But looking back on this does actually give me hope – it’s so profoundly and hilariously bad that it does astound me that I was able to improve as much as I have. People keep on telling me about my talents for certain areas of my writing, something I certainly didn’t have at this age, and many more are encouraging me to keep writing. Furthermore, this story does exemplify the enormity of the loneliness I experienced at this age, incapable as I was to interact with people and make friends, which is why, in the story, me and Jack are characters who DO have friends. This is no longer such a problem, and it does make me pleased that there are many friendships and relationships I have today that far outstrip what is portrayed in this story.
So, what is the story of That Life? Well, it’s a little unfocused, due to my attempt to include a whole tonne of subplots, but on the face of it, it’s a primarily school-set teen romantic drama. Not exactly what most 13-year-old boys write about, but back then I was well on my way to embracing my inner girl. For the next few posts, if I can manage it, we will be exploring, chapter by chapter, the absolutely biblical failure that is this story. Starting with Chapter One: The States.
“Hey!” came a voice up the corridor.
Yes, ladies and gentlemen, that is LITERALLY the first line. Oh, we’re off to a good start.
I’m the one being addressed in this by my friend Ian (already this is unrealistic). What does he want with me?
“Can I borrow some of your history notes? I’ve got an assessment on Monday.”
“Why does everyone ask me for history notes?” he asked. Ian shrugged.
“Can I borrow them?”
Toby took the notes he had written down in his last history lesson and gave them to Ian.
I should point out that this positively riveting story-line we’ve opened with is never brought up again, like quite a few things mentioned actually. And whilst we’re on the subject, shall we point out the few glaring problems in this particular scenario?
- Why is he telling me that he personally has got an assessment on Monday? Why don’t we both have it? Perhaps we’re in different History groups, but it’s unlikely we’d be doing different assessments, and if so…
- Why does he assume my history notes are going to help if we’re not even doing the same history work…? Even Ian doesn’t seem to know why people always want my history notes.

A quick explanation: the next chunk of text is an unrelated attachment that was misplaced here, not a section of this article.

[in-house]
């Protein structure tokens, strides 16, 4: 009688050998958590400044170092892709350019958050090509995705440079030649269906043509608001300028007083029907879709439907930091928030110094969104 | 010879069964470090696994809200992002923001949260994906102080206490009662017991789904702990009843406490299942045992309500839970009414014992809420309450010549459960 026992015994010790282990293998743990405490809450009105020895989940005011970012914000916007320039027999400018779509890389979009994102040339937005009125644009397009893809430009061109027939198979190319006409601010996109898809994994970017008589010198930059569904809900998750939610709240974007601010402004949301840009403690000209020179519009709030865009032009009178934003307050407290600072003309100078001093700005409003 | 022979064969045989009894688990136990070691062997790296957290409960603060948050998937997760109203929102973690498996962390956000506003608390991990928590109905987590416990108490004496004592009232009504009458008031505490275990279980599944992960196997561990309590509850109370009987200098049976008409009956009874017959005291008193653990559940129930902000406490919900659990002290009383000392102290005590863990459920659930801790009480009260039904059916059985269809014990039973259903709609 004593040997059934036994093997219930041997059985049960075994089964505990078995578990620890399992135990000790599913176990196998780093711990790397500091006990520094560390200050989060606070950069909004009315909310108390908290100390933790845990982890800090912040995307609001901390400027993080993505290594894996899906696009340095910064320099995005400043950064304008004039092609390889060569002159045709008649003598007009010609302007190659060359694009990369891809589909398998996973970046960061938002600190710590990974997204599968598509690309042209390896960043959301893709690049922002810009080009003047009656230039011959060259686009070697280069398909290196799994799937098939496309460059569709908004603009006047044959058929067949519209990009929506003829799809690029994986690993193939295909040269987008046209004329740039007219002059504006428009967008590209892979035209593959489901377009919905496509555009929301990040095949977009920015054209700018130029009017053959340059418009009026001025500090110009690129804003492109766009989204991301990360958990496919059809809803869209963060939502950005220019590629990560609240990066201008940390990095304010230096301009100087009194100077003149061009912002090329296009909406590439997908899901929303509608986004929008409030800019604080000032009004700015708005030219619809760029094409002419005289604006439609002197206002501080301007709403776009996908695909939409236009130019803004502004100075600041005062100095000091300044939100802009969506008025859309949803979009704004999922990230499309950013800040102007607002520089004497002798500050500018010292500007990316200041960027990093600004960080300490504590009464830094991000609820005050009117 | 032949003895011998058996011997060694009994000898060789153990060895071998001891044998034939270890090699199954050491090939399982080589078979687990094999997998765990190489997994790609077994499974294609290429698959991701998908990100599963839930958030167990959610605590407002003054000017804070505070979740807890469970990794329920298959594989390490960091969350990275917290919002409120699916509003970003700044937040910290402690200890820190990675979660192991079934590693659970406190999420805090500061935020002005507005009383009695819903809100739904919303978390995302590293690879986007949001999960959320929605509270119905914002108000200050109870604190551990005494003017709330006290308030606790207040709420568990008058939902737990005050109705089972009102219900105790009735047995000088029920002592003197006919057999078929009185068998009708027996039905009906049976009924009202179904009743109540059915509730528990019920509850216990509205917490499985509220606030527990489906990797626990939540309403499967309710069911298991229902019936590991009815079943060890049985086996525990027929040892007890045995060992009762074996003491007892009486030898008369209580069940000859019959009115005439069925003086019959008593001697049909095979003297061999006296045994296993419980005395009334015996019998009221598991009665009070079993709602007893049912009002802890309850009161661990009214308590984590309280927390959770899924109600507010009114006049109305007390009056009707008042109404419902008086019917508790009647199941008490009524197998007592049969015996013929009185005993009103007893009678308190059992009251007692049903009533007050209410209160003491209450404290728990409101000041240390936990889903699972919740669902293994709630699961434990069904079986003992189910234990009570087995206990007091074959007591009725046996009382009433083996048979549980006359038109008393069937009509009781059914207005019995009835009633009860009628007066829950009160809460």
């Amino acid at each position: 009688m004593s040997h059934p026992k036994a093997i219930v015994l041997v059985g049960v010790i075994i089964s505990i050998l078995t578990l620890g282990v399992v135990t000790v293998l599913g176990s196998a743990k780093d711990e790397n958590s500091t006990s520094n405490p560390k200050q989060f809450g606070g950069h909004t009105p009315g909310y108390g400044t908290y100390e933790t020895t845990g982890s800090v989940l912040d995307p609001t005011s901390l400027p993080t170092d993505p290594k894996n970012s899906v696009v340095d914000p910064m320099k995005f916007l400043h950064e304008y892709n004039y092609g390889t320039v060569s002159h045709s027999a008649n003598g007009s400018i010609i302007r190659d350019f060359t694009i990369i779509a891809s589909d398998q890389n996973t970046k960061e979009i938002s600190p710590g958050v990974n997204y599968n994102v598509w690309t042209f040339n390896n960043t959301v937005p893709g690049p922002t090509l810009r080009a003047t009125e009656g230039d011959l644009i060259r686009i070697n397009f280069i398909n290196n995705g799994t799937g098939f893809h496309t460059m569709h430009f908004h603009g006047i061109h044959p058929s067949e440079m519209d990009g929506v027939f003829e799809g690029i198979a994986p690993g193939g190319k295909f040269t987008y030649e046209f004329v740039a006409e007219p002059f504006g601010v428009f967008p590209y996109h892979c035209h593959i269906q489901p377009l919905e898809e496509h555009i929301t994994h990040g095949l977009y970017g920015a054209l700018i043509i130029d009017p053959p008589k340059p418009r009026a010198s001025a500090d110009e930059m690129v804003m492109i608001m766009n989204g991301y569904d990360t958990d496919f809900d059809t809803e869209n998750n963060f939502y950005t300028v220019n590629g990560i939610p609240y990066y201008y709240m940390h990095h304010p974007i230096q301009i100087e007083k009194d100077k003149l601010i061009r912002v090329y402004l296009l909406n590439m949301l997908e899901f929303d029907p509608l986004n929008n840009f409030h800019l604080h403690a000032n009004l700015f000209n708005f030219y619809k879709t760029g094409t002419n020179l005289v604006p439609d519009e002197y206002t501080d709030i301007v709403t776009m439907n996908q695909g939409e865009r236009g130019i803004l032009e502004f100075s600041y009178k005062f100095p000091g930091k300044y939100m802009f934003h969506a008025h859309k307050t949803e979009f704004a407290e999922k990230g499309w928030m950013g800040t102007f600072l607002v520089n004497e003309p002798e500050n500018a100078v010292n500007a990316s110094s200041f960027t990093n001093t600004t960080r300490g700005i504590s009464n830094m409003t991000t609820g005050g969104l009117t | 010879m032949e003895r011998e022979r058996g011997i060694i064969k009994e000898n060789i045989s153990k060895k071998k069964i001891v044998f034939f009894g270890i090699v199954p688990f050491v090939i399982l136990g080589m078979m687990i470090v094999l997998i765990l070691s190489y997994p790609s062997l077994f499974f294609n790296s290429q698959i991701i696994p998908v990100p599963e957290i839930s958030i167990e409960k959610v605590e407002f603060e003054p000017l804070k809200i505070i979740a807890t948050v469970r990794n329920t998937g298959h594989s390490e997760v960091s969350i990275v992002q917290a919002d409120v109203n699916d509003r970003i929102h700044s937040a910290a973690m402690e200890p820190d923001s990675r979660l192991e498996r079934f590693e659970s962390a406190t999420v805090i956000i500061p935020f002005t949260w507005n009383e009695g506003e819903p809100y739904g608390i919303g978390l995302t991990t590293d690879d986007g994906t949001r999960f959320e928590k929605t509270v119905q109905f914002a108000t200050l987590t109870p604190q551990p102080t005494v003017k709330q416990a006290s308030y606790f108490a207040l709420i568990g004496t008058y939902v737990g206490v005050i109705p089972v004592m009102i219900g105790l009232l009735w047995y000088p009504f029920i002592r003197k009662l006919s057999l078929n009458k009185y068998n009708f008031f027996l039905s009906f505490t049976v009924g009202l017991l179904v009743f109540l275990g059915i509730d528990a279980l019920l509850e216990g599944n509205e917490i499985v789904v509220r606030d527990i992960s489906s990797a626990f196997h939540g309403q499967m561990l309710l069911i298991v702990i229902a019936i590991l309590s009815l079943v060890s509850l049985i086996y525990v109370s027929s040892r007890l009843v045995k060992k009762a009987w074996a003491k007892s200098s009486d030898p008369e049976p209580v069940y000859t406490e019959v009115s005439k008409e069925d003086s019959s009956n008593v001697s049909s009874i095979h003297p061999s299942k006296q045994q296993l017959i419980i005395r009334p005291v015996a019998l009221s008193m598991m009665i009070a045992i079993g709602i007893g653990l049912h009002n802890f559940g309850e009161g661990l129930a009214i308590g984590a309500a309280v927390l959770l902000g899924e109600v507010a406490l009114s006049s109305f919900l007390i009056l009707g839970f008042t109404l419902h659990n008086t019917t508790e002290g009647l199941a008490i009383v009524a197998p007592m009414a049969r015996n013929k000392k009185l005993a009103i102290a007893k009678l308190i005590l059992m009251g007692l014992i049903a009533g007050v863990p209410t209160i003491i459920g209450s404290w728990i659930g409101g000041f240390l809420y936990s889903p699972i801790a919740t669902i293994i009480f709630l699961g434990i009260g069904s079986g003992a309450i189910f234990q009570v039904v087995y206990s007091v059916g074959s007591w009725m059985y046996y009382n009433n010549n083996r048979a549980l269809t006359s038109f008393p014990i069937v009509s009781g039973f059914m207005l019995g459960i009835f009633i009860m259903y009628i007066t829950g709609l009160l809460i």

- Why can’t he use his own bloody history notes? If the lazy bastard does have an assessment on Monday, he shouldn’t be relying on me to get his work done for him, especially if we’re not doing the same history.
- Won’t I be needing my history notes from the last lesson in the next lesson?
- How exactly am I carrying my history notes? If this character with my name is anything like the real me, they’ll probably be in some massive messy pile somewhere in my bag, so giving him the notes would not be that damn simple. All the narration says is that I ‘took’ them. From where? The inside of my undergarments? From thin air? Did I summon them with a Summoning Charm or a Summoning Jutsu?
- WHY DOES EVERYONE WANT MY BLOODY HISTORY NOTES?? Maybe I really do keep them in my undergarments and everyone just wants that smell…
Actually, I think I can answer number 6. Back in year 9, my best subject was history, and it was a matter of pride, I think, considering I had little else going for me. This was just me on an ego trip.
So, Ian thanks me, but then gets distracted by the random appearance of another character by the name of Ruth. This early in, and I’ve already introduced a female character? Things must have been looking up. Ruth isn’t given any proper introduction, but I’m glad for the lack of tired exposition, and I leave the two of them to chat.
Toby went over to his locker. Caleb was there too as his locker was right next to Toby’s.